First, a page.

Learning to cook at America’s Test Kitchen

Reppin’ America’s Test Kitchen at BookExpo America

In 2010, I got what many foodies might consider a “dream job.” I was hired to create the online presence for America’s Test Kitchen, the Boston recipe-testing empire that powers TV shows, magazines, and cookbooks.

I created their first blog (on WordPress, of course!), started their YouTube channel, launched their blogger network, and got them onto Facebook, Twitter, YouTube, and Instagram (more on all of this here).

Photo courtesy of Steve Klise
Photo courtesy of Steve Klise.

Here’s the thing: when I started, I barely knew how to cook. I had plenty of experience in web and social, but I struggled to follow a recipe. Thai takeout was a staple.

But, at work, I would spend all day reading and absorbing Test Kitchen content to figure out how to best share and iterate their creations for blogs, social media, YouTube, and LifeHacker. I’d follow around test cooks as they developed recipes, asking questions and watching them work.

One of the very best things I got out of working at the Test Kitchen (besides meeting amazing friends) was learning the basics of how to cook. This has profoundly changed my life – I cook most nights I don’t travel, I’m able to walk into a grocery store and invent based on what’s fresh, and I love, love, love cooking for friends and family.

Here’s what I learned.

Photo courtesy of Steve Klise.

Mise, please!

My friend Austin preps for a clam bake we made in his backyard.
My friend Austin preps for a backyard clambake.

Mise en place means “to put in place.” But, the very first thing you need to put in place is your head! Read the entire recipe from start to finish, and understand what ingredients will be needed when. Then, gather the ingredients and tools (baking sheets, slow cooker, pots, parchment paper) that you need. Cooks often call this “mise-ing.”

Before you cook, you want to have all the ingredients chopped and your station clean. Because cooking is all about timing, the last thing you want is for something to overcook while you frantically measure out spices or finish dicing an onion. I used to “cook messy” like this. But after a few overcooked, mushy meals – no more.

It’s Hot In Herre

Do you know what prevents food from sticking to a pan? Properly heating it. A properly heated pan means well-seared meat and crisp veggies – what you need for excellent flavor.

I once watched a friend put down a cold pan, crack an egg into it, and turn on the heat. The result was mess adhered to the pan. I was so horrified I still remember it to this day. And then I showed him the water test.

I use the water test daily. If a pan is properly heated, a droplet of water on the pan will skid gently around in a little ball. If it evaporates right away, it’s too hot. If it doesn’t ball up, it’s too cold.

Pat It Down

When you’re trying to create flavor, steam is the enemy. Steam is what creates chewy meat and mushy veggies.

If you’re searing meat, do not wash it. Washing meat just spreads germs around the sink, and will steam your meat when you put it on the pan. The pros know that the simple act of cooking meat will kill any bad bacteria.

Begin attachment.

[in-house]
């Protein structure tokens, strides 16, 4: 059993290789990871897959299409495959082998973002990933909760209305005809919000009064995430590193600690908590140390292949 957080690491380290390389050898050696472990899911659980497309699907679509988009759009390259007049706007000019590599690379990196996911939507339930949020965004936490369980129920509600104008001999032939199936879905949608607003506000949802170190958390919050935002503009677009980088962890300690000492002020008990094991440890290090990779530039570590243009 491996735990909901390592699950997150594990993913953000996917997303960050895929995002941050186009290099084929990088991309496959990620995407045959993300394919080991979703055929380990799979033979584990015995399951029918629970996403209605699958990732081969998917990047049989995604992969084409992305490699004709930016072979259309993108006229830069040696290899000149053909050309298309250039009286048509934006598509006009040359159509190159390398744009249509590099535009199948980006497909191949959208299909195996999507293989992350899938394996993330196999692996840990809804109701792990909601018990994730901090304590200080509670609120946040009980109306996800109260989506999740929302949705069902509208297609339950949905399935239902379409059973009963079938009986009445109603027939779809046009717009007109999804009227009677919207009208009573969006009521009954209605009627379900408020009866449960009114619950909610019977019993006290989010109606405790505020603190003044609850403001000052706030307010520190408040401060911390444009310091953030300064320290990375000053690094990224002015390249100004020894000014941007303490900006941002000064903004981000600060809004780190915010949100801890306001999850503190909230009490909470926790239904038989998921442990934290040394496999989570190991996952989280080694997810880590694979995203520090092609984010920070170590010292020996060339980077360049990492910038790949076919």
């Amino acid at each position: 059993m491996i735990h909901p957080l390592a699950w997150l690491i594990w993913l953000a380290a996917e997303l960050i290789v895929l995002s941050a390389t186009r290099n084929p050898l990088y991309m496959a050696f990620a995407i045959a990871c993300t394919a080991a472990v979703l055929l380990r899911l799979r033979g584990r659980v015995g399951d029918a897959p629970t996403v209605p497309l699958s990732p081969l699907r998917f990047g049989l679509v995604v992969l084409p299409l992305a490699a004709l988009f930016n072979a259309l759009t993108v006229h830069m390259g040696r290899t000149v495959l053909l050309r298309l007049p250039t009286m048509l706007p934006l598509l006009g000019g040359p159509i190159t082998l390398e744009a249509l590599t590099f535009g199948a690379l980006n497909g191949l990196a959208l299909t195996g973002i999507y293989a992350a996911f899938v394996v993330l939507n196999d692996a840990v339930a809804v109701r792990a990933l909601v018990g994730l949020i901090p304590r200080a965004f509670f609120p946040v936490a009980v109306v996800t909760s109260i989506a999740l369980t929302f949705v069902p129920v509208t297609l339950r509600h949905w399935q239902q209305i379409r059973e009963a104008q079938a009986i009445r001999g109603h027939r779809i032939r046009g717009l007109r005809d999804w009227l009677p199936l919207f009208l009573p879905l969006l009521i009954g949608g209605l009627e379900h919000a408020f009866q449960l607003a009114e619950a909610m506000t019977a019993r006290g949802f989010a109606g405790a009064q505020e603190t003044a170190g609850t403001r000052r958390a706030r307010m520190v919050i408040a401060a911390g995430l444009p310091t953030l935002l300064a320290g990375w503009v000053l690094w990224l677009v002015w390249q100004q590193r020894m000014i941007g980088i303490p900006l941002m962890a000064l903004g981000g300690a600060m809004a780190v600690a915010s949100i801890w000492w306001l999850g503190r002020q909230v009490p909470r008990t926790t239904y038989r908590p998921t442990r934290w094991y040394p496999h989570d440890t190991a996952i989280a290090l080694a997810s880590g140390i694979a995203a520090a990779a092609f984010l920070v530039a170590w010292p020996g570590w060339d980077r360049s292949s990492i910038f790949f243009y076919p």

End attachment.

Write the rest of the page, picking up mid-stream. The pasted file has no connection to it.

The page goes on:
So, before putting your meat or veggie in the pan or oven, pat it dry with a paper towel (unless you’re using a marinade). This will help sear and brown the ingredient. And browning is what creates flavor.

I’m fond of deglazing

After you sauté meat or veggies, you’ll always have caramelized brown bits stuck to the bottom of the pan. This is called fond, and it’s absolutely packed with flavor. In a lot of recipes, you’ll notice that it will call for you to make the sauce in the same pan that you cooked the meat. This is because the recipe wants you to deglaze the pan.

I always try to deglaze to get an extra bit of flavor. All I do is make sure the pan is hot, and pour in a bit of liquid – chicken broth, wine, sauce, even water, and use a wooden spoon to scrape up the caramelized bits. This will make a delicious sauce that you can use to add flavor to the meat, or put on top of your rice or veggies.

Don’t be a tool

You don’t need expensive kitchen tools, but you do need good ones. A few important tools:

  • A Sharp Knife. A dull knife is the most dangerous tool in the kitchen, because you’ll use more pressure to cut things, and then you’re more likely to slip and cut yourself. Get a decent knife (I think mine was $30), and a dummy-proof knife sharpener.
  • A Stainless Steel Pan. Once you learn how to properly heat a pan, you’ll love your stainless steel pans for their deglazing power.
  • A Cast Iron Pan. For certain meats, you’ll want a pan that gets really hot and stays that way.
  • Prep bowls. When you’re dicing and slicing for a recipe, you’ll need lots of small, light, easy-to-clean bowls to put things in.
  • A sharp peeler, a large colander, a flat spatula, a wooden spoon, and a heat-proof rubber spatula. It will become your favorite tool in the kitchen.
  • I’m fussy, so I would also put a food processor and slow cooker on this list. (These pictures of my kitchen demonstrate my level of fussiness.)

I hope this post gets you into the kitchen! If you’re looking for some terrific recipe sources (besides America’s Test Kitchen’s cookbooks), here are some of my favorites:

  • The Woks of Life  – my new obsession, this is a family that blogs together.
  • Smitten Kitchen – pretty much every recipe I’ve made from here is a home run.
  • Real Simple Food – I love everything this magazine does, and their recipes are easy and realistic.
  • (Not) Recipes app by Food52 – exactly as it sounds, these are recipes without measurements or finicky directions. Quick, easy, and trust your taste buds.
  • America’s Test Kitchen cooking school – a lot of what I learned is from working on the Test Kitchen’s cooking school. The website isn’t flashy or sexy, but the content is solid.